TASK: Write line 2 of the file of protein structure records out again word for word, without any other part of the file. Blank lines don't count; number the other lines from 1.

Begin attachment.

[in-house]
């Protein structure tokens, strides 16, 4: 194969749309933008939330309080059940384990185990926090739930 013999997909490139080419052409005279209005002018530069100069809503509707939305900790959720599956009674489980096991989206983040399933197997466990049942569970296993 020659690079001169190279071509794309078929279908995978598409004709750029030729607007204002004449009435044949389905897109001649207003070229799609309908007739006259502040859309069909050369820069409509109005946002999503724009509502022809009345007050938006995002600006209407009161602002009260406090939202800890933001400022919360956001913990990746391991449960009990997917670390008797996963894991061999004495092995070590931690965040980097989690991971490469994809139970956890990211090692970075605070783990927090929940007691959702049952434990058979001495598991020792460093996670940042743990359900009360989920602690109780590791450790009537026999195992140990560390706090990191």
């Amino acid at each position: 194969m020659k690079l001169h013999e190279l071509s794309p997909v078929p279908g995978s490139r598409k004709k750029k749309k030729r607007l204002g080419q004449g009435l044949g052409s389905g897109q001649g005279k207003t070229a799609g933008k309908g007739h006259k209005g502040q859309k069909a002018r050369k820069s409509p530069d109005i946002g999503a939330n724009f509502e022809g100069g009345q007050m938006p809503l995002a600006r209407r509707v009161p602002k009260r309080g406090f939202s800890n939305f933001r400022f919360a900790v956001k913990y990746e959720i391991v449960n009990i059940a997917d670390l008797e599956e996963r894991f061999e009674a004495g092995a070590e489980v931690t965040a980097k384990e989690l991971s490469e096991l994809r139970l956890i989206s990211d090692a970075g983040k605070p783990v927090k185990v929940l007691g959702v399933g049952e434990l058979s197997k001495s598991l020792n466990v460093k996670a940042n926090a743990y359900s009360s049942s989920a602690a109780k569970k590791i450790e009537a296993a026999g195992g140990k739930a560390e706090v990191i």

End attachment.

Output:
């Protein structure tokens, strides 16, 4: 194969749309933008939330309080059940384990185990926090739930 013999997909490139080419052409005279209005002018530069100069809503509707939305900790959720599956009674489980096991989206983040399933197997466990049942569970296993 020659690079001169190279071509794309078929279908995978598409004709750029030729607007204002004449009435044949389905897109001649207003070229799609309908007739006259502040859309069909050369820069409509109005946002999503724009509502022809009345007050938006995002600006209407009161602002009260406090939202800890933001400022919360956001913990990746391991449960009990997917670390008797996963894991061999004495092995070590931690965040980097989690991971490469994809139970956890990211090692970075605070783990927090929940007691959702049952434990058979001495598991020792460093996670940042743990359900009360989920602690109780590791450790009537026999195992140990560390706090990191």